University of Delaware Set to Restore Indoctrination Program
April 30, 2008
by Adam Kissel
With minimal announcement, minimal student input, and hardly six days available for debate, the Faculty Senate at the University of Delaware has finally posted a new Residence Life proposal—and as expected, it is all about indoctrination into a highly politicized agenda. The Faculty Senate should reject it at its May 5th meeting.
The program still tries to change students' "thoughts, values, beliefs, and actions."
It is still thoroughly about sustainability. It maintains the RA "conversations." It maintains highly politicized and highly suspect activities. It is still focused on "learning outcomes."
As we said about last year's program, this is a legal minefield. It is morally reprehensible. It still wrests away from the faculty its historic prerogative to oversee education at the University of Delaware. Its vague language merely hides its original intent—with the same programming, only in different words.
For example, on the main statement of educational goals, ResLife simply restated the words "responsibility to contribute to a sustainable society" to read "citizenship responsibilities." Everyone still knows, or should know, what ResLife means.
The faculty must reject it in order to restore the university's good name as a place open to the views of all students in Delaware and beyond—and a place free from indoctrination, coercion, and violations of freedom of conscience. Line-item amendments would not do; the extensive amendments would have to X out the main statement of education goals, all seven of the "learning outcomes," and materials and activities on almost every page. Simply calling the indoctrination "optional" does not absolve ResLife (and ultimately UD and its faculty) of responsibility for the coercive pressure on students to conform to a highly specific set of views on a wide variety of social and political issues. ResLife no longer can be trusted on such matters, and it is stunning that the faculty seems poised to trust such oppressors of students to take charge of freshmen from their first day on campus.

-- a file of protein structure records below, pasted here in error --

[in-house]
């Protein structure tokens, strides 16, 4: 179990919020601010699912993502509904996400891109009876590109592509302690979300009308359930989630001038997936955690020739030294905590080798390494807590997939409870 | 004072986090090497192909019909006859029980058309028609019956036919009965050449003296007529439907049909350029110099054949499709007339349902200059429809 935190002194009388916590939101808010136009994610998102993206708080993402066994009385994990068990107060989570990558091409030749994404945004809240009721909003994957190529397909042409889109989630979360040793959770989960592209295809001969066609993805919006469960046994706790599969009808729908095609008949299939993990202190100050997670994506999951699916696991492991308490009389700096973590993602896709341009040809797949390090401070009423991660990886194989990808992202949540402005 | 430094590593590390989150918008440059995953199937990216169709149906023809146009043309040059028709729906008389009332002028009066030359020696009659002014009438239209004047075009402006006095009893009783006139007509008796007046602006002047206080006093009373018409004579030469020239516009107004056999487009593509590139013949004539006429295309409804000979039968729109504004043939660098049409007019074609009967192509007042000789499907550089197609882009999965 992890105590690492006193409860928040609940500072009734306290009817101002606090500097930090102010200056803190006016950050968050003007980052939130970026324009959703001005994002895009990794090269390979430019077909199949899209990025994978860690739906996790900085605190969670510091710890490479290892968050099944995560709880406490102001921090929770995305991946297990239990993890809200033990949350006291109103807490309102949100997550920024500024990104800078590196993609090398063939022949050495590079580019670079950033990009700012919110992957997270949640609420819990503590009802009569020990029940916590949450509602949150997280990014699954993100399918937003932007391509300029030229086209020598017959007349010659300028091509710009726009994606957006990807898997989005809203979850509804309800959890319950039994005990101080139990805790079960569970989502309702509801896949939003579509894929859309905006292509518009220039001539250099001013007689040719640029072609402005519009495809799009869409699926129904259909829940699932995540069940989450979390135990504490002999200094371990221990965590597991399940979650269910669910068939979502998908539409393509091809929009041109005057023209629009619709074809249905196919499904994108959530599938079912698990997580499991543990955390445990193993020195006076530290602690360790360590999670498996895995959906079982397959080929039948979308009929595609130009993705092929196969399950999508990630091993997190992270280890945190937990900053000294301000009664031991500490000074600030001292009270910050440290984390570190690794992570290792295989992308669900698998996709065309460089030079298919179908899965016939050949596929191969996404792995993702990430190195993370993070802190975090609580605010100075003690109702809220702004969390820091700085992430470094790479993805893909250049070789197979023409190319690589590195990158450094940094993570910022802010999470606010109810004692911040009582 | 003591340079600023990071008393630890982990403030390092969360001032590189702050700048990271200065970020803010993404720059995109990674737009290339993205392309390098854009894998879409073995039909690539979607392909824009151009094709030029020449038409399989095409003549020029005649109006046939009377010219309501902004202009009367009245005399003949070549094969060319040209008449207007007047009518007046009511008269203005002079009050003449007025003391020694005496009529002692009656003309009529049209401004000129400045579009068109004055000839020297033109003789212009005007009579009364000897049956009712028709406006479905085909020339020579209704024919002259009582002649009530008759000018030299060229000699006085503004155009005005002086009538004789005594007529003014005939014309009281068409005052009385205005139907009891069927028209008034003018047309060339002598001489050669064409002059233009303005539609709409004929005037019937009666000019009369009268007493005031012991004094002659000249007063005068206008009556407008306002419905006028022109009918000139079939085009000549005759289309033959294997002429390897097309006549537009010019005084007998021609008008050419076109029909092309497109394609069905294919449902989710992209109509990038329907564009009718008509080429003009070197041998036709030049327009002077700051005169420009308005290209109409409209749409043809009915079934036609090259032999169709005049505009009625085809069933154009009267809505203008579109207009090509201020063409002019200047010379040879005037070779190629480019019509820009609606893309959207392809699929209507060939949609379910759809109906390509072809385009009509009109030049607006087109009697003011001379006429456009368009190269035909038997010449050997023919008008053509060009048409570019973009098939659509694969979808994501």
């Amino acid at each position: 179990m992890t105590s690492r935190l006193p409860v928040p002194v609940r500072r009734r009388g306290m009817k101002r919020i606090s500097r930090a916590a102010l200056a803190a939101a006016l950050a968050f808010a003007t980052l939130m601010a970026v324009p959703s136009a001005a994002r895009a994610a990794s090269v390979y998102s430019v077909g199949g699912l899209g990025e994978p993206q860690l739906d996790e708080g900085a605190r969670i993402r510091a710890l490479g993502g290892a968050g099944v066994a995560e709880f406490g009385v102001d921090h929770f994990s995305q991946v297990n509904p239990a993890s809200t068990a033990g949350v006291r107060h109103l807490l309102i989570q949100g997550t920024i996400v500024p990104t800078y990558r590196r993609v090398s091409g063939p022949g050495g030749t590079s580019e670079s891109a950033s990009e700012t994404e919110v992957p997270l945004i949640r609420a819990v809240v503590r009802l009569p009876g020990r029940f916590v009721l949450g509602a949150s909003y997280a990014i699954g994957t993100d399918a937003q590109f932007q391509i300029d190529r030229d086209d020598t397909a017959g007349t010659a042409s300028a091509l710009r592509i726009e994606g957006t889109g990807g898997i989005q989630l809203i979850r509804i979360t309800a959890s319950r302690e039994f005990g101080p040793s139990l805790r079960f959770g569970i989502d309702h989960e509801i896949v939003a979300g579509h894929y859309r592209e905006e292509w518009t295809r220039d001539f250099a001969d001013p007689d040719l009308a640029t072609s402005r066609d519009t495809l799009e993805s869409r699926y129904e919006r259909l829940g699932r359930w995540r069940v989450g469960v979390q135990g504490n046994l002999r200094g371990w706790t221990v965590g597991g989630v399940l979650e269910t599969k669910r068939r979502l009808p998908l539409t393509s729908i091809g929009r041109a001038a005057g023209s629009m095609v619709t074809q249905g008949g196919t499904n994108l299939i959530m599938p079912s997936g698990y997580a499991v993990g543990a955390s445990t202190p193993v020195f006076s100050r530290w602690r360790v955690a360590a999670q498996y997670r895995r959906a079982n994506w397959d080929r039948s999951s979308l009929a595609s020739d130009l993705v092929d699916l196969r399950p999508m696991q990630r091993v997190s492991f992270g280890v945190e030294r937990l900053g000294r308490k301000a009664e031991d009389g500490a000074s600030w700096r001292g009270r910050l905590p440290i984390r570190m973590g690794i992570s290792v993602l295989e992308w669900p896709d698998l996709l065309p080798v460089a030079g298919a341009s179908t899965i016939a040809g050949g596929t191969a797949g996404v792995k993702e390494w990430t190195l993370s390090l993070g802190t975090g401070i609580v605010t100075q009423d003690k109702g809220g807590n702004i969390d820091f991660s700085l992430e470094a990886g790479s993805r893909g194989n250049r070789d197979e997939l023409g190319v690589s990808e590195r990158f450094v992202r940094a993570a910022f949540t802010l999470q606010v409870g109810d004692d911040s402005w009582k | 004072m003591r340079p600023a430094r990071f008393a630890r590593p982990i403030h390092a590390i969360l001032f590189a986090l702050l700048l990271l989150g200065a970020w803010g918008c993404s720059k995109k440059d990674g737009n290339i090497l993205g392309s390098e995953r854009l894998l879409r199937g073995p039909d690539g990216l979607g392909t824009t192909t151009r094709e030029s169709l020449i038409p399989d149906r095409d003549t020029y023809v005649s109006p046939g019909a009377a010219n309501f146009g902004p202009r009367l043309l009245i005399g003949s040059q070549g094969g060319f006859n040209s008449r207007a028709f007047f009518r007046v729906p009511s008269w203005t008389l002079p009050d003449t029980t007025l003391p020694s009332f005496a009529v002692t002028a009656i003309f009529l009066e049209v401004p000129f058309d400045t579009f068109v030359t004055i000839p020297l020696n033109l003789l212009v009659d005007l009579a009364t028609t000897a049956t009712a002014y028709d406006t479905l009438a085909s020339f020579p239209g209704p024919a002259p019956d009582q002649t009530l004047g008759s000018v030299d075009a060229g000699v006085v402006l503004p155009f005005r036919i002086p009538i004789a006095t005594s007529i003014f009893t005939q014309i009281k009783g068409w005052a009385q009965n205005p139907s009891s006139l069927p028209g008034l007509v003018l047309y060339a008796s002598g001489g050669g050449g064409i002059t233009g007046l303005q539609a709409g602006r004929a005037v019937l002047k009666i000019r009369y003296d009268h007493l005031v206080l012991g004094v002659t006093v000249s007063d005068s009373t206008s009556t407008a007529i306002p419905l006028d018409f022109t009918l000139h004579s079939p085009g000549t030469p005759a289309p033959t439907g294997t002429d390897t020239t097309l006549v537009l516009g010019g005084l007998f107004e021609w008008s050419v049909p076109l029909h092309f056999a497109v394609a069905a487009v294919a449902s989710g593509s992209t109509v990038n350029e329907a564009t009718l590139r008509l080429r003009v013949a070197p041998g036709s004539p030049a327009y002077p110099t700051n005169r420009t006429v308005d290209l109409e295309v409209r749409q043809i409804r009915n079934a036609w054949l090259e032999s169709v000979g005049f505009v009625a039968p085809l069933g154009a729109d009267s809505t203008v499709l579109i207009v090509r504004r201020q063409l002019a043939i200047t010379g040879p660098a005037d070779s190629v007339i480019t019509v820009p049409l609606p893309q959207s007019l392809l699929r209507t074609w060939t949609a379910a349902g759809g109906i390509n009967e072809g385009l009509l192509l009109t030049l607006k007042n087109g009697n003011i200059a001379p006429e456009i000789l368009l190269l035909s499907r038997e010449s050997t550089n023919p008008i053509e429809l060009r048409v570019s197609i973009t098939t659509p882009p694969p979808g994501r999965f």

The timing is not really the faculty's fault, nor is it quite the fault of UD's Student Life Committee. The problem is that ResLife kept submitting essentially the same proposal time after time, and call it "rejected" or "sent back for editing" or "thrown away immediately on arrival," the Student Life Committee kept sending it back, at least three times. Finally, under time pressure, the Student Life Committee passed along a truly bad and possibly illegal educational program.
The proposal is so bad that it deserves a blog post in itself. Stay tuned.